“Aloof” is how one early teacher described Beau. Educated in the proper play stages of preschoolers, she worried that my 4-year-old was too dignified to like dress-up time. It was unusual, sure, but I considered the other extreme, a high-strung child we knew who wouldn’t take off his homemade Batman costume, ever. This kid (I’ll call him “Brucie”) exploded like an M-80 if his mother even hinted that he should remove his felt hood on a 95-degree summer day at the splash park. Rational adults thought he was cute. They got Brucie. I’m talking strangers, especially strangers who happened to be fellow Gen-X parents. “I’d be Batman all the time, too, if I could, buddy,” they related wistfully.

I decided my son and I were misunderstood.

An old photo I have shows a group of my fun-loving cousins posing at the side an old house with columns. They’ve turned a veranda into a stage, and they’re hidden inside creative, sloppy disguises—wigs, bedsheets, mascara-drawn mustaches—everyone hamming it up for some kind of home-theater performance.

It could be a meme: “’Like’ if you were a rural ’70s kid, and you made up plays after you got tired of watching the two grainy channels on your black-and-white TV.” Except one child ruins the effect: a little girl in a yellow blouse and faded jeans, sitting with her hands clasped around her knees, sourly refusing to participate.

That’s me.

An almost eerie version of my vintage party-pooper photo was taken two years ago at Halloween. It shows my son dressed in the logo merch of a professional skateboarder as his “costume.” Beau started skating at age 6, taught by his dad, who’s always been his main idol. Next to him, his two closest buddies are fully transformed. Appearing as Flash Gordon and the Joker, they smile while Beau affects a tough-guy pose. I’ll dress in spandex when they build a quarter pipe on the moon, his look seems to say.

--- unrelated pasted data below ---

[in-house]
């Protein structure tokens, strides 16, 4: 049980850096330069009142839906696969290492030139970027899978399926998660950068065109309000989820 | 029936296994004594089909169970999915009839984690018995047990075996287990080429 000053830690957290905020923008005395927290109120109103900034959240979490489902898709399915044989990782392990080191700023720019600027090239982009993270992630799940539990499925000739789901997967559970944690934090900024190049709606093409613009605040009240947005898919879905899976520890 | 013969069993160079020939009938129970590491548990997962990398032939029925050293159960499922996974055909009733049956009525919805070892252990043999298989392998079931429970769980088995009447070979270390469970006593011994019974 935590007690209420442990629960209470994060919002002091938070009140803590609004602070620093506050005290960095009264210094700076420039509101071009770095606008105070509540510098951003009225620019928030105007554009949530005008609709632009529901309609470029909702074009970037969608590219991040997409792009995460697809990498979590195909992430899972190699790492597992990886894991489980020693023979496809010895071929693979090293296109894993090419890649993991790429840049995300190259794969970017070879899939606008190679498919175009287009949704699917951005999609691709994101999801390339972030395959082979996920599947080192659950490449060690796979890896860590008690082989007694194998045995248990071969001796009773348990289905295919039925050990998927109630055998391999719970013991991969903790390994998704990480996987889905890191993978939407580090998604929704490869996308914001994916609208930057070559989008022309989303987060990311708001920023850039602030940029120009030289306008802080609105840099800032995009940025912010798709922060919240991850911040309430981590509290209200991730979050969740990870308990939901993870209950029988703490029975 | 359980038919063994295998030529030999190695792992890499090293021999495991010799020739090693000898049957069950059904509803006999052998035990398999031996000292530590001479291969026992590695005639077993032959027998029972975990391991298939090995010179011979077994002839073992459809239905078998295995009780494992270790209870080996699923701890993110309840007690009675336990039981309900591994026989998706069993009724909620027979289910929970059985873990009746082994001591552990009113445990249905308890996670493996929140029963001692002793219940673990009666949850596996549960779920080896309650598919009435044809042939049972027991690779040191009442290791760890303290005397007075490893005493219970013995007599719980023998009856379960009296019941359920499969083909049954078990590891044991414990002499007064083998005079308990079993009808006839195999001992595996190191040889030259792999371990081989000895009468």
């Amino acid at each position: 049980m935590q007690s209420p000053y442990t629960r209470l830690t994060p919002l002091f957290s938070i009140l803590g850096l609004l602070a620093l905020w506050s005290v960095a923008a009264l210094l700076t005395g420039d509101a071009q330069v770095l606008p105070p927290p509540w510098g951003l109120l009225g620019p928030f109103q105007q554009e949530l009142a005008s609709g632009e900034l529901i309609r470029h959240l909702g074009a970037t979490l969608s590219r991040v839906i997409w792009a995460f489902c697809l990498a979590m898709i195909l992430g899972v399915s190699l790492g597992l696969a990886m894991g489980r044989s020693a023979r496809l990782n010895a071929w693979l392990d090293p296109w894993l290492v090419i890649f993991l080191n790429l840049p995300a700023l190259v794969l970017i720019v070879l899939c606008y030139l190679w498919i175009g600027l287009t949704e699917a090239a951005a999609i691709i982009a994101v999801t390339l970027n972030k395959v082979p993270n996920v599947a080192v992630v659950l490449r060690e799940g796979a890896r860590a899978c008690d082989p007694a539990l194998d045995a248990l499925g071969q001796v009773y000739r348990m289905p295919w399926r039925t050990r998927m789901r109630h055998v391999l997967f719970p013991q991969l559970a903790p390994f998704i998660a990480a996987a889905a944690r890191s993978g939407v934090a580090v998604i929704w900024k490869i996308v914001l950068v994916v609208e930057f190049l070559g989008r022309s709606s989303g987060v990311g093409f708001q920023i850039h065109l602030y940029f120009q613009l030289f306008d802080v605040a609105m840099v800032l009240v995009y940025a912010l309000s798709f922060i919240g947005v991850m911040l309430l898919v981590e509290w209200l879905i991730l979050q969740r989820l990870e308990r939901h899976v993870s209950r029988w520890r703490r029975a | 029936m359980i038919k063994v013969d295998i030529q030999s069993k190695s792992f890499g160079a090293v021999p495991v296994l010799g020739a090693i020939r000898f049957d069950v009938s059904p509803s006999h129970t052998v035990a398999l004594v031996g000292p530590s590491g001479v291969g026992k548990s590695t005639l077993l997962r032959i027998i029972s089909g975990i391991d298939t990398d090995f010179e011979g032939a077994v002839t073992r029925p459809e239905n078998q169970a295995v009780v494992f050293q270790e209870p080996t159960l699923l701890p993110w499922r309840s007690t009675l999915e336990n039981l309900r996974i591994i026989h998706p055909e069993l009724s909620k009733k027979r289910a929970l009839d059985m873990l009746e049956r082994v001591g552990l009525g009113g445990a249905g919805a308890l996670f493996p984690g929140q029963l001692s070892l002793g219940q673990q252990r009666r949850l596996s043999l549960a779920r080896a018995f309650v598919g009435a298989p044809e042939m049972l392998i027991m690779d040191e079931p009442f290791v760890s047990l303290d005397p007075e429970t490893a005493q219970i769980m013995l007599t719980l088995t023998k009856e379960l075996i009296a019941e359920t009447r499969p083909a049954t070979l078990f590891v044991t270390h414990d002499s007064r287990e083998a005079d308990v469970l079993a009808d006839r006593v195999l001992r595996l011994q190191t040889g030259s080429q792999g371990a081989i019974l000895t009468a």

But the differing attitudes don’t matter much. Overall, this trio’s tight. They play Minecraft together and trade Pokémon cards. Undeniably, both of these pastimes are based on fantasy worlds, so when Beau first became enthralled with them, I figured it was a just-emerging developmental stage, like a tardy tooth.

I don’t think he’ll ever wear the cape of superhero worship, though. Earlier this summer, minding a command from my son’s teacher to “keep him reading,” I took my child to the library with a list, recommendations of graphic novels from an old college friend whose son is now a teen. These were books an elementary-school-aged boy couldn’t refuse, my friend told me. And he was right, because most of them were already borrowed. The many Batman books were spoken for. The Supermans were gone. I found two Pokémon books, the couple Wimpy Kid installments we didn’t already have and a single Spiderman graphic novel.

I checked the Spiderman book out, but before we even got home, I knew my kid wasn’t going to touch this comic. Inside the parking garage, we avoided the pee-soaked elevator and trudged up to the seventh level, looking for our little car. I gave the whole thing one last shot.

“If Spiderman were here,” I ventured, “he would just scale the outside wall and be there already.”

I got a weird glance.

“What?” I said. “That’s what Spiderman does, right? Scales buildings and stuff?”

Beau looked around nervously, although we were the only humans in sight. A younger child might have actually been searching for the webbed climber, open to a miracle sighting. Mine was trying to shut me up, using that informed, vaguely manipulative sweetness that is the superpower of the only child.

“Please don’t say ‘Spiderman’ in public, Mommy. I don’t like it when you embarrass me.”